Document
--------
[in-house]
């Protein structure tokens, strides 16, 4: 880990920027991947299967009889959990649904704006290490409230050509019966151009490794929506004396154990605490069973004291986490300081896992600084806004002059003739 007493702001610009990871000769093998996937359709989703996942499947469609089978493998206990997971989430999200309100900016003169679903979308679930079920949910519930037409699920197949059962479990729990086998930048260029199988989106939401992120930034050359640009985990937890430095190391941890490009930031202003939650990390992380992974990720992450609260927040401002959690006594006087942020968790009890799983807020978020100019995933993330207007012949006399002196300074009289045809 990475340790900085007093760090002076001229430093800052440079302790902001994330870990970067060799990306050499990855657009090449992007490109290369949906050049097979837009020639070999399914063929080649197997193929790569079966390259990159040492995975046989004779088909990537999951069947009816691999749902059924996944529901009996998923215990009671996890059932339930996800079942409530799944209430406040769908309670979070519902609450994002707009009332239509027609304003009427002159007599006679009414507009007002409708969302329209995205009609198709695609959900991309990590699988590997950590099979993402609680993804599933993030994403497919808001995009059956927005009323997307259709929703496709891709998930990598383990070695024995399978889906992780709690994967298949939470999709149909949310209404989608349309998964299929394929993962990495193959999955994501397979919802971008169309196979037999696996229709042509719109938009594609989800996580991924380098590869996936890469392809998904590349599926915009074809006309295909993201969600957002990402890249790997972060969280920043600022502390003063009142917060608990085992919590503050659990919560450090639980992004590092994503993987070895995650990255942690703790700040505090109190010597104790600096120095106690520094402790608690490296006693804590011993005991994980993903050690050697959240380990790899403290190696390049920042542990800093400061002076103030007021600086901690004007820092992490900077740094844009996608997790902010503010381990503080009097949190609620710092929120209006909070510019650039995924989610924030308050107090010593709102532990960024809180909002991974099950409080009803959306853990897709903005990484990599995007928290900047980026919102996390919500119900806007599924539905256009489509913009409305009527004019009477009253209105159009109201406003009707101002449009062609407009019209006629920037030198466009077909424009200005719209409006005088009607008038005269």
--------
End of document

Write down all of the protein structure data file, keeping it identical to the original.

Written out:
[in-house]
């Protein structure tokens, strides 16, 4: 880990920027991947299967009889959990649904704006290490409230050509019966151009490794929506004396154990605490069973004291986490300081896992600084806004002059003739 007493702001610009990871000769093998996937359709989703996942499947469609089978493998206990997971989430999200309100900016003169679903979308679930079920949910519930037409699920197949059962479990729990086998930048260029199988989106939401992120930034050359640009985990937890430095190391941890490009930031202003939650990390992380992974990720992450609260927040401002959690006594006087942020968790009890799983807020978020100019995933993330207007012949006399002196300074009289045809 990475340790900085007093760090002076001229430093800052440079302790902001994330870990970067060799990306050499990855657009090449992007490109290369949906050049097979837009020639070999399914063929080649197997193929790569079966390259990159040492995975046989004779088909990537999951069947009816691999749902059924996944529901009996998923215990009671996890059932339930996800079942409530799944209430406040769908309670979070519902609450994002707009009332239509027609304003009427002159007599006679009414507009007002409708969302329209995205009609198709695609959900991309990590699988590997950590099979993402609680993804599933993030994403497919808001995009059956927005009323997307259709929703496709891709998930990598383990070695024995399978889906992780709690994967298949939470999709149909949310209404989608349309998964299929394929993962990495193959999955994501397979919802971008169309196979037999696996229709042509719109938009594609989800996580991924380098590869996936890469392809998904590349599926915009074809006309295909993201969600957002990402890249790997972060969280920043600022502390003063009142917060608990085992919590503050659990919560450090639980992004590092994503993987070895995650990255942690703790700040505090109190010597104790600096120095106690520094402790608690490296006693804590011993005991994980993903050690050697959240380990790899403290190696390049920042542990800093400061002076103030007021600086901690004007820092992490900077740094844009996608997790902010503010381990503080009097949190609620710092929120209006909070510019650039995924989610924030308050107090010593709102532990960024809180909002991974099950409080009803959306853990897709903005990484990599995007928290900047980026919102996390919500119900806007599924539905256009489509913009409305009527004019009477009253209105159009109201406003009707101002449009062609407009019209006629920037030198466009077909424009200005719209409006005088009607008038005269």